Shannon Royce, president of the Christian Employers Alliance, said the group did not question the rule out of rejection of vaccines, noting that some group members had incentivized employees to get the vaccine. Instead, they refuse to be used as a tool of the federal government.

Albert Mohler, president of Southern Baptist Theological Seminary, said the workplace regime is also changing the way religious organizations relate to their employees.

“I believe this is a form of state coercion – to transform a religious institution into a form of state coercion that we have to resist,” said Mohler.

So far, courts have allowed companies to require their employees to be vaccinated. However, Michael Elkins, a Florida-based labor attorney, said these decisions do not necessarily mean that judges will rule the same way regarding federal government requirements.

“You might see a federal judge or a bunch of them say, ‘This is just an exaggeration,'” Elkins said.

Benjamin Noren, a New York-based labor attorney, said he believes the rule is likely to be lifted as OSHA should deal with workplace hazards like chemicals, not viruses. He said OSHA has established 10 emergency rules over the past five decades. Of the six challenged, only one survived unharmed.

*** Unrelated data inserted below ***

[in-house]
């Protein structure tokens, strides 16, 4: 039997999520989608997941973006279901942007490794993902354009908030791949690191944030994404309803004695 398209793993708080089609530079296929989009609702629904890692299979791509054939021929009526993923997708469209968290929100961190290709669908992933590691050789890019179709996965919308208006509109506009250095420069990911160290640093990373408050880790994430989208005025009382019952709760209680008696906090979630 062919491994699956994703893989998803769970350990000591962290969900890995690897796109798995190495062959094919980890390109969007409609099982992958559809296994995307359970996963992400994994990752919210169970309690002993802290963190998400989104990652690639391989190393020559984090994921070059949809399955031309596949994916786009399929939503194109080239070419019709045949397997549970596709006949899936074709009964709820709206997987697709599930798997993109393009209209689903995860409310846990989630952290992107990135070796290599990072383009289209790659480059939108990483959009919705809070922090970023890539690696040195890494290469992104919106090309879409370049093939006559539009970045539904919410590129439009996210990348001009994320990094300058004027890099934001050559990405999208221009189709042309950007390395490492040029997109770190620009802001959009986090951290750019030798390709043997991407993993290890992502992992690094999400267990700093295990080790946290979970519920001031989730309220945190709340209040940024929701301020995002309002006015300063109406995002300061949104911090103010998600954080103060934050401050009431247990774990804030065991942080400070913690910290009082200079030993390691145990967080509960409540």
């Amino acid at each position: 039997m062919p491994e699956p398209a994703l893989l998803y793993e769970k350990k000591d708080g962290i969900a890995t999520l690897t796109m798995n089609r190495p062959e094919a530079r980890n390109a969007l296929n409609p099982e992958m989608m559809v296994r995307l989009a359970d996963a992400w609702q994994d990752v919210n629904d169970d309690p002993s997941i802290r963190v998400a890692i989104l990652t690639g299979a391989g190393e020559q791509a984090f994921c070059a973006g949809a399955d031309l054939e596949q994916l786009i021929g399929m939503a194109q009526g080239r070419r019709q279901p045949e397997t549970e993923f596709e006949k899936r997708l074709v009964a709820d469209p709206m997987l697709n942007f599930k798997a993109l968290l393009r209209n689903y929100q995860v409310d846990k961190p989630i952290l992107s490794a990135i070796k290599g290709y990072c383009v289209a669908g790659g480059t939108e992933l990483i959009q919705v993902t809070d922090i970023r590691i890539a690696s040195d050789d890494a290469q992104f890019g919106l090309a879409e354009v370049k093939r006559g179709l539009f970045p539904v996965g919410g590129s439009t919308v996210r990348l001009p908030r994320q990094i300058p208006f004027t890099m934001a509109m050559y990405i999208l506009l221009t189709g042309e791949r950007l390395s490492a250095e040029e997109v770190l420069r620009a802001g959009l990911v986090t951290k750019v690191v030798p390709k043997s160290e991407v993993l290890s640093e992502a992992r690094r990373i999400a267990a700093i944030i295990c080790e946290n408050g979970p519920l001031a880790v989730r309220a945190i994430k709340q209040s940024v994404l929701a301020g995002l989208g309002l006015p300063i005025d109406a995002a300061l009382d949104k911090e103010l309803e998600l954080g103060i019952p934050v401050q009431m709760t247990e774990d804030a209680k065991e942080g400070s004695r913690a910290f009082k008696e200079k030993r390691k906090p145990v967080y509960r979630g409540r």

“It is an innovative effort by the Biden government to find a way to make vaccinations mandatory in the private sector,” said Noren. “I hope it works. I have doubts.”

Prior to the OSHA rule, several states passed laws or issued executive orders that block or restrict employer mandates related to the virus.

In Arkansas, Governor Asa Hutchinson allowed such a law to go into effect without his signature. It will go into effect early next year and will allow employees to opt out of mandatory vaccination if they are tested for the virus weekly or can prove they have COVID-19 antibodies from a previous infection. Health officials say antibody tests should not be used to assess immunity to the virus and that people who have had it should be vaccinated anyway.

However, Hutchinson noted that his state’s opt-out law presents a tough scenario for businesses when both it and the state requirement – which doesn’t allow antibody testing instead of vaccination – are in place.

“We put our stores in a catch-22,” he said. “You’re going to break someone’s law here.”

Mulvihill reported from Cherry Hill, New Jersey, and DeMillo from Little Rock, Arkansas. Associated Press writers also contributed Melinda Deslatte in Baton Rouge, Louisiana; and Alexandra Jaffe and Mark Sherman in Washington, DC

Copyright 2021 The Associated Press. All rights reserved. This material may not be published, broadcast, rewritten, or redistributed in any way without permission.